Meanwhile the project will remain on track according to Mark Day director of Guam Resorts Inc. which does business as the Okura. Day told the Journal "Our intention is to work together with the necessary parties as is legally expected and based upon what is culturally proper for the re-interment. We will do our utmost to allocate an area and design that will show the proper respect." Taking a broader perspective he said "Even with time and money considerations if there is room to be flexible or if plans can be adjusted to keep discovered burials in their place this would be the best approach for managing projects in these types of areas."

Although Guam law requires re-interment expenses to be covered by the developer the associated settlement artifacts will need to find a permanent home. The planned Guam Museum of Culture Art and History a $2.1 million project would be the ideal location. The Guam Museum Foundation continues to report progress as it recently received a $50 000 USDA Rural Business Enterprise Grant and a $265 000 transfer from compact-impact funds. "Within the next 12 months we will hopefully break ground. This depends largely on finding a source of funding that will be directed specifically to the construction of the museum " David B. Tydingco museum foundation president said.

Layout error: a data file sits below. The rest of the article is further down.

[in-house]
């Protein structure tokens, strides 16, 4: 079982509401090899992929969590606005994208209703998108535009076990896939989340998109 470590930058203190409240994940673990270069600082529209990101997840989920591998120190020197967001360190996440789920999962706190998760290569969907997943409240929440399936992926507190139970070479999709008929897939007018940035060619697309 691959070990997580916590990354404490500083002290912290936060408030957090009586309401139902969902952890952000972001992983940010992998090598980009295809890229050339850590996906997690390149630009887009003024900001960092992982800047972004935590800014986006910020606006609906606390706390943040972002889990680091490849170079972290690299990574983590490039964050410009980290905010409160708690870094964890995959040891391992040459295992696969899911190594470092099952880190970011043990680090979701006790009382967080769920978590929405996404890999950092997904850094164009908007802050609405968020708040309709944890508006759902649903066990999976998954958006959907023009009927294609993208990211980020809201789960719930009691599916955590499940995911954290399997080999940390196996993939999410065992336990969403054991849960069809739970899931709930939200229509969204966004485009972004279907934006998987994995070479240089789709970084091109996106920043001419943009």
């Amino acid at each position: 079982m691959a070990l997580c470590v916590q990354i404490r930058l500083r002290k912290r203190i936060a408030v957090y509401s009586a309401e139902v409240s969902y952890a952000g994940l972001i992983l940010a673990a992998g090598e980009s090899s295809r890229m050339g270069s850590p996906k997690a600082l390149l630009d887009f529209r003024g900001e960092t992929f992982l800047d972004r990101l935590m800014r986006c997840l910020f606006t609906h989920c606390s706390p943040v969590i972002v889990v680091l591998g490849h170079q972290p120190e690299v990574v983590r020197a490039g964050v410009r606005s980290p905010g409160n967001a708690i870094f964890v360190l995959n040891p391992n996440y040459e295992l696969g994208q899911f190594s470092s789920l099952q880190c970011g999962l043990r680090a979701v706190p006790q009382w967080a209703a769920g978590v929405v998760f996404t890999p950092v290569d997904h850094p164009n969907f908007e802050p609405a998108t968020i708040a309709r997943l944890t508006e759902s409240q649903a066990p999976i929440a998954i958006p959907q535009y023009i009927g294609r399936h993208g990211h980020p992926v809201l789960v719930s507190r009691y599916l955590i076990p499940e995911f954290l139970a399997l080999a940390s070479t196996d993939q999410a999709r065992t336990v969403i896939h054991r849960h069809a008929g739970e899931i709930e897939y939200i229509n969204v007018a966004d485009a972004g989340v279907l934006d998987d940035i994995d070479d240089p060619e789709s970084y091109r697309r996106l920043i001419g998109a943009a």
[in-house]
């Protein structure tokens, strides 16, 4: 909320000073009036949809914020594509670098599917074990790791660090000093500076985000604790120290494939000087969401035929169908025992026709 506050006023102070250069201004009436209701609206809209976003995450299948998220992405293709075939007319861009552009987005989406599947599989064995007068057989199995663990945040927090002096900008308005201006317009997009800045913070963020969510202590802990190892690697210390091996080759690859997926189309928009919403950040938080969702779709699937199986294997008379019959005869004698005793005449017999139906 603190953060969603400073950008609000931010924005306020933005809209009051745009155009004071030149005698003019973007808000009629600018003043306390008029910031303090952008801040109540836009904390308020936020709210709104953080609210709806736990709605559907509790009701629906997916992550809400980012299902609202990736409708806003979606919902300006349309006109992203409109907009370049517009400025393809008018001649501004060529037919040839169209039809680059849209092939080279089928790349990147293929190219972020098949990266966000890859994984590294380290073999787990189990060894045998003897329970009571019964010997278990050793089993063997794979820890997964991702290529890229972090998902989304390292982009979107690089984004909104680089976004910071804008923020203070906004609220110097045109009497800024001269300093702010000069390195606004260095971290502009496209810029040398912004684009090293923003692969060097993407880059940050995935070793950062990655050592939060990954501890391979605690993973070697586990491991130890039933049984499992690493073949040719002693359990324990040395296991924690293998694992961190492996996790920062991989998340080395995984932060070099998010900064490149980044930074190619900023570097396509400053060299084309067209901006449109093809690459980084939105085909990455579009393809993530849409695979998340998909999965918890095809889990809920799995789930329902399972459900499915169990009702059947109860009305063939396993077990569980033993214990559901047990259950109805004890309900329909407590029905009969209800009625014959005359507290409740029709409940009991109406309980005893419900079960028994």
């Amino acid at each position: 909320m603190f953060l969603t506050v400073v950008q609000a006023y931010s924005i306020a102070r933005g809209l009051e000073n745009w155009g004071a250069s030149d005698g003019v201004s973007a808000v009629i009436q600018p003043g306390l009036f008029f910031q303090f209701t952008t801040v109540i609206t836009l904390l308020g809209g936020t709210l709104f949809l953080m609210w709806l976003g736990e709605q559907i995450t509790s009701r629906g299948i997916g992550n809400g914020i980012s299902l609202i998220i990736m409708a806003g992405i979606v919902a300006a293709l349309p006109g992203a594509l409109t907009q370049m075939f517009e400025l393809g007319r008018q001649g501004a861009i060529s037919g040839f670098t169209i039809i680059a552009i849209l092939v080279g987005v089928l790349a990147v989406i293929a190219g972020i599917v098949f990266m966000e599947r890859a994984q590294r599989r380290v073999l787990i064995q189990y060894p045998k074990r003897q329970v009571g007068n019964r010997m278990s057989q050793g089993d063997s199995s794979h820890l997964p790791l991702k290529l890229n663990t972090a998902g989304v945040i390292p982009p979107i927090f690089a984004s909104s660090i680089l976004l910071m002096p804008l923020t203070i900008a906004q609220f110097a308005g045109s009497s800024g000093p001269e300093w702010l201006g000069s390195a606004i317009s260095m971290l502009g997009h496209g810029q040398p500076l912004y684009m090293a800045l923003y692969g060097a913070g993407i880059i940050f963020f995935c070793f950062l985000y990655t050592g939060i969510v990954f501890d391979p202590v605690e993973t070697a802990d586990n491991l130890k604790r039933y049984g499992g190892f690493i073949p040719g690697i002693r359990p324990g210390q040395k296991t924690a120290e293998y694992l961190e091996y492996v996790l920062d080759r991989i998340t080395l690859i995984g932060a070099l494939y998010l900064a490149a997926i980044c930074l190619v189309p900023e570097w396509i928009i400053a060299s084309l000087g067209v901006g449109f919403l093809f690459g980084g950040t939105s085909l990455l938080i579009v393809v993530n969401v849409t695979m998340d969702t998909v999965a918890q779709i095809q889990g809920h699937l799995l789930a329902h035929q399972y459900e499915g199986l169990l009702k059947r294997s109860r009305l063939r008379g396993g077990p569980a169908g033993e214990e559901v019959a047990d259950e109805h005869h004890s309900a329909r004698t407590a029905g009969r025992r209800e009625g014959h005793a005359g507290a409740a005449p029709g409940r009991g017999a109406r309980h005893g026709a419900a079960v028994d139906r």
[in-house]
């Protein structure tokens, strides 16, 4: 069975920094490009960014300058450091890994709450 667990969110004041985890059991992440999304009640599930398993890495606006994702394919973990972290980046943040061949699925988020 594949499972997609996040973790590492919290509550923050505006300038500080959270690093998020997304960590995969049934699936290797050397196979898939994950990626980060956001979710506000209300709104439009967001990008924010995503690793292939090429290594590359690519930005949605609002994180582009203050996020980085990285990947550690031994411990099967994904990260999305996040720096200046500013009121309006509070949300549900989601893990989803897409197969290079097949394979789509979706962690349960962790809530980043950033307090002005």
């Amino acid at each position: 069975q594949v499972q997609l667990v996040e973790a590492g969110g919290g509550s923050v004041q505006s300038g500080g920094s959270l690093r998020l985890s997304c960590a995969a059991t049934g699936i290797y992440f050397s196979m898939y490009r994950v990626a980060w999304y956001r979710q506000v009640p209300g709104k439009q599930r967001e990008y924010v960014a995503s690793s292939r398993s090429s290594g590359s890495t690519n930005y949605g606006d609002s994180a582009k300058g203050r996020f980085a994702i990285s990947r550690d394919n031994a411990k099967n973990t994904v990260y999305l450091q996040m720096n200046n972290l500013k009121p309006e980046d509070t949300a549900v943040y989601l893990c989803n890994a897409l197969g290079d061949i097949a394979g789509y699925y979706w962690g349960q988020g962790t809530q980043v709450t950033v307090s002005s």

Until then Tydingco who is also president of the Guam Hotel and Restaurant Association told the Journal that the possibility of expanding the museum’s current presence at the Micronesia Mall may help give the project the increased visibility it needs. Nevertheless the lack of a permanent facility with a climate-controlled room will continue to be a preservation issue for fragile artifacts.

These materials hold significant representation of a culture. This is not only of critical value to the native people of Guam it is also something the island’s visitors have repeatedly expressed interest in over exit surveys done by the Guam Visitor’s Bureau. If the projections are realized about increased development in the coming years the need to have a clear plan is timely if these artifacts and those yet to be found are to be publicly honored.

To help give future visitors knowledge about the Chamorro people culture and history Day said the Okura is open to the possibility of working together with the Guam Museum Project. If feasible "It could be another opportunity to address and properly preserve any cultural and historical significance from the Okura site " Day said.

Aguon said Guam law requires any type of grading plowing or digging to be approved by the Historic Resources office. "We don’t want to stop plans but we can. We just want people to follow the law " she said. "Any type of land clearing needs a permit from us; this is something that people over at [the Department of] Public Works even forgets." Any type of historic or prehistoric cultural material that is found needs to be reported. The importance of this process according to the SHPO is to document and map artifacts to come up with more accurate probabilities about the existence of cultural deposits around the island.

Any type of artifact found needs to be reported and preserved if we are to learn anything of Guam’s remaining ancient settlements. MBJ